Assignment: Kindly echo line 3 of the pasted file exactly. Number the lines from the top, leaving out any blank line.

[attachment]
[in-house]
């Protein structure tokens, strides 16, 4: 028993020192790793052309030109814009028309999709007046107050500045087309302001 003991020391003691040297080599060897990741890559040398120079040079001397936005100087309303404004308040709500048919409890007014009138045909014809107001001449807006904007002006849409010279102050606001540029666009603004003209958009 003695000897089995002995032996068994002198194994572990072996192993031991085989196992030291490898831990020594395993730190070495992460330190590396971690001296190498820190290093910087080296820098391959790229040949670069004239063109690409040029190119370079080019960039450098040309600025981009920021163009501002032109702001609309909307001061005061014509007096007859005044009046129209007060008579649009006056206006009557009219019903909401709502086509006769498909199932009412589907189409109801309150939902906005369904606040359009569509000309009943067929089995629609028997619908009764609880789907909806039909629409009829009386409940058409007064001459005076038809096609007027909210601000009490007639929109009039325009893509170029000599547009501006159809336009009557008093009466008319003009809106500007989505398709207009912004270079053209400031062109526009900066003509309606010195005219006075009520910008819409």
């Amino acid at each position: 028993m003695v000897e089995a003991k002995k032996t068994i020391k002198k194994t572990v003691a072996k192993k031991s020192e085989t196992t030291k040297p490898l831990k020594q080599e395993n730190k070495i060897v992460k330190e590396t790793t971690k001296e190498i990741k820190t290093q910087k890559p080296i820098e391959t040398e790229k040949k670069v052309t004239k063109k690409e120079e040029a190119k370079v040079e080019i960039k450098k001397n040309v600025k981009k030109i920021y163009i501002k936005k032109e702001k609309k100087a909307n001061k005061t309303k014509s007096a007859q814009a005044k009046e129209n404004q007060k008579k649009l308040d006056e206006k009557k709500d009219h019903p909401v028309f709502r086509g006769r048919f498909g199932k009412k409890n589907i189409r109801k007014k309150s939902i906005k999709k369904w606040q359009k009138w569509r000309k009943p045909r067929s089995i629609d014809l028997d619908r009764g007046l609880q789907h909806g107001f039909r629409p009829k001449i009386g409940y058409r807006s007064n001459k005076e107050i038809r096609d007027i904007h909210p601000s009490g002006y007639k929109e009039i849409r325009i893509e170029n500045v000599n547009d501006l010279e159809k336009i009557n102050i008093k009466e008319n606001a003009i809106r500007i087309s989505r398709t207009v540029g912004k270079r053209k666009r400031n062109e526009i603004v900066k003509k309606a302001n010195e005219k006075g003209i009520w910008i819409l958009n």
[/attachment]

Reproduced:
């Amino acid at each position: 028993m003695v000897e089995a003991k002995k032996t068994i020391k002198k194994t572990v003691a072996k192993k031991s020192e085989t196992t030291k040297p490898l831990k020594q080599e395993n730190k070495i060897v992460k330190e590396t790793t971690k001296e190498i990741k820190t290093q910087k890559p080296i820098e391959t040398e790229k040949k670069v052309t004239k063109k690409e120079e040029a190119k370079v040079e080019i960039k450098k001397n040309v600025k981009k030109i920021y163009i501002k936005k032109e702001k609309k100087a909307n001061k005061t309303k014509s007096a007859q814009a005044k009046e129209n404004q007060k008579k649009l308040d006056e206006k009557k709500d009219h019903p909401v028309f709502r086509g006769r048919f498909g199932k009412k409890n589907i189409r109801k007014k309150s939902i906005k999709k369904w606040q359009k009138w569509r000309k009943p045909r067929s089995i629609d014809l028997d619908r009764g007046l609880q789907h909806g107001f039909r629409p009829k001449i009386g409940y058409r807006s007064n001459k005076e107050i038809r096609d007027i904007h909210p601000s009490g002006y007639k929109e009039i849409r325009i893509e170029n500045v000599n547009d501006l010279e159809k336009i009557n102050i008093k009466e008319n606001a003009i809106r500007i087309s989505r398709t207009v540029g912004k270079r053209k666009r400031n062109e526009i603004v900066k003509k309606a302001n010195e005219k006075g003209i009520w910008i819409l958009n």